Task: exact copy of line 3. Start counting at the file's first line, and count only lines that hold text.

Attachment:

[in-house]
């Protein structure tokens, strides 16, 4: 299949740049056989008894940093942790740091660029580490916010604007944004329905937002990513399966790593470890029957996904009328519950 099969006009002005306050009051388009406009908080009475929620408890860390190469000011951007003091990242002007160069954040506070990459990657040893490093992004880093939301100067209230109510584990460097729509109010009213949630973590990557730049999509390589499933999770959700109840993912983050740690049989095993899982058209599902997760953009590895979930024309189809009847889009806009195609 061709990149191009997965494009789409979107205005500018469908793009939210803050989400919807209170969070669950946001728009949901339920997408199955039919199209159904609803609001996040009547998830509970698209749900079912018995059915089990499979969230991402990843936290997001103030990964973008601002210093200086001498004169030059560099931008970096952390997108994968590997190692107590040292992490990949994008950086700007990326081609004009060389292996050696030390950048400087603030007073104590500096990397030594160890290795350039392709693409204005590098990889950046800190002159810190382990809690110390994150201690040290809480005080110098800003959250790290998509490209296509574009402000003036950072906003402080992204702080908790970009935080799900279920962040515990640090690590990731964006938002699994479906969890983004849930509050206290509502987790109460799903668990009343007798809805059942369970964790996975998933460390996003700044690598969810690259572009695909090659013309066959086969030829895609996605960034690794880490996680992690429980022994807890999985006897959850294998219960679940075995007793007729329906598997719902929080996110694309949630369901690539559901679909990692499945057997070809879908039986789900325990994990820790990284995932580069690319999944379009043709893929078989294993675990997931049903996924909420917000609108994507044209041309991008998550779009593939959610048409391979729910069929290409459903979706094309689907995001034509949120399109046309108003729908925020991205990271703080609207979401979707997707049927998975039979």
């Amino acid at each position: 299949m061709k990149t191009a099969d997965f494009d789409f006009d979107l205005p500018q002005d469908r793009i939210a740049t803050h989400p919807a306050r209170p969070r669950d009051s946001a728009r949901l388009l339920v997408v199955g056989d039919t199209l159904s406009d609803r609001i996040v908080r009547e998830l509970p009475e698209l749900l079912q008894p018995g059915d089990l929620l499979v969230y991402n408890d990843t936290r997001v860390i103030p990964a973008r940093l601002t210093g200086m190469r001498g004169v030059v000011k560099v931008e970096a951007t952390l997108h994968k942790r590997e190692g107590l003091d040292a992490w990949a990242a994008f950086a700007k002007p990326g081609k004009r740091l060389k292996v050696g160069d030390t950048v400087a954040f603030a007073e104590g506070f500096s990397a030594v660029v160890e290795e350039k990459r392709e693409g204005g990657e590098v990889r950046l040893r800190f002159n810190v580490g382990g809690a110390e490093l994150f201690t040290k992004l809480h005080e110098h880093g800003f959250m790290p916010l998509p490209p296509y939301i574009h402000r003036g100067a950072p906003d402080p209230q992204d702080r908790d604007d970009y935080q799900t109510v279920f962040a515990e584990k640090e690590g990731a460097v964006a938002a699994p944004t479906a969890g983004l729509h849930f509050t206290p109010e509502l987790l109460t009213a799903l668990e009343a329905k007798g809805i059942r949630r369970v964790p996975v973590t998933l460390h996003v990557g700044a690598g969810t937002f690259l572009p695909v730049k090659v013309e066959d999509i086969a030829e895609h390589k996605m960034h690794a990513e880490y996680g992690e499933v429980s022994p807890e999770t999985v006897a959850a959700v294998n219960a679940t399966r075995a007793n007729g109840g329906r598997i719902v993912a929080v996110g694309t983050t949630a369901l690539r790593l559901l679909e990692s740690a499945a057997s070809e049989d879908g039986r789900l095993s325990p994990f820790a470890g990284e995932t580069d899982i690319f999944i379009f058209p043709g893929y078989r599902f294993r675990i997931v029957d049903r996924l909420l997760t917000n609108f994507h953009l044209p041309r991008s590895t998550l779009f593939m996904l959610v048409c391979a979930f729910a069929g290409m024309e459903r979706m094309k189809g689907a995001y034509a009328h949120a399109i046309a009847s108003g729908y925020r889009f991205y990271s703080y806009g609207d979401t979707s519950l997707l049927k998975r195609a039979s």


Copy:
């Amino acid at each position: 299949m061709k990149t191009a099969d997965f494009d789409f006009d979107l205005p500018q002005d469908r793009i939210a740049t803050h989400p919807a306050r209170p969070r669950d009051s946001a728009r949901l388009l339920v997408v199955g056989d039919t199209l159904s406009d609803r609001i996040v908080r009547e998830l509970p009475e698209l749900l079912q008894p018995g059915d089990l929620l499979v969230y991402n408890d990843t936290r997001v860390i103030p990964a973008r940093l601002t210093g200086m190469r001498g004169v030059v000011k560099v931008e970096a951007t952390l997108h994968k942790r590997e190692g107590l003091d040292a992490w990949a990242a994008f950086a700007k002007p990326g081609k004009r740091l060389k292996v050696g160069d030390t950048v400087a954040f603030a007073e104590g506070f500096s990397a030594v660029v160890e290795e350039k990459r392709e693409g204005g990657e590098v990889r950046l040893r800190f002159n810190v580490g382990g809690a110390e490093l994150f201690t040290k992004l809480h005080e110098h880093g800003f959250m790290p916010l998509p490209p296509y939301i574009h402000r003036g100067a950072p906003d402080p209230q992204d702080r908790d604007d970009y935080q799900t109510v279920f962040a515990e584990k640090e690590g990731a460097v964006a938002a699994p944004t479906a969890g983004l729509h849930f509050t206290p109010e509502l987790l109460t009213a799903l668990e009343a329905k007798g809805i059942r949630r369970v964790p996975v973590t998933l460390h996003v990557g700044a690598g969810t937002f690259l572009p695909v730049k090659v013309e066959d999509i086969a030829e895609h390589k996605m960034h690794a990513e880490y996680g992690e499933v429980s022994p807890e999770t999985v006897a959850a959700v294998n219960a679940t399966r075995a007793n007729g109840g329906r598997i719902v993912a929080v996110g694309t983050t949630a369901l690539r790593l559901l679909e990692s740690a499945a057997s070809e049989d879908g039986r789900l095993s325990p994990f820790a470890g990284e995932t580069d899982i690319f999944i379009f058209p043709g893929y078989r599902f294993r675990i997931v029957d049903r996924l909420l997760t917000n609108f994507h953009l044209p041309r991008s590895t998550l779009f593939m996904l959610v048409c391979a979930f729910a069929g290409m024309e459903r979706m094309k189809g689907a995001y034509a009328h949120a399109i046309a009847s108003g729908y925020r889009f991205y990271s703080y806009g609207d979401t979707s519950l997707l049927k998975r195609a039979s």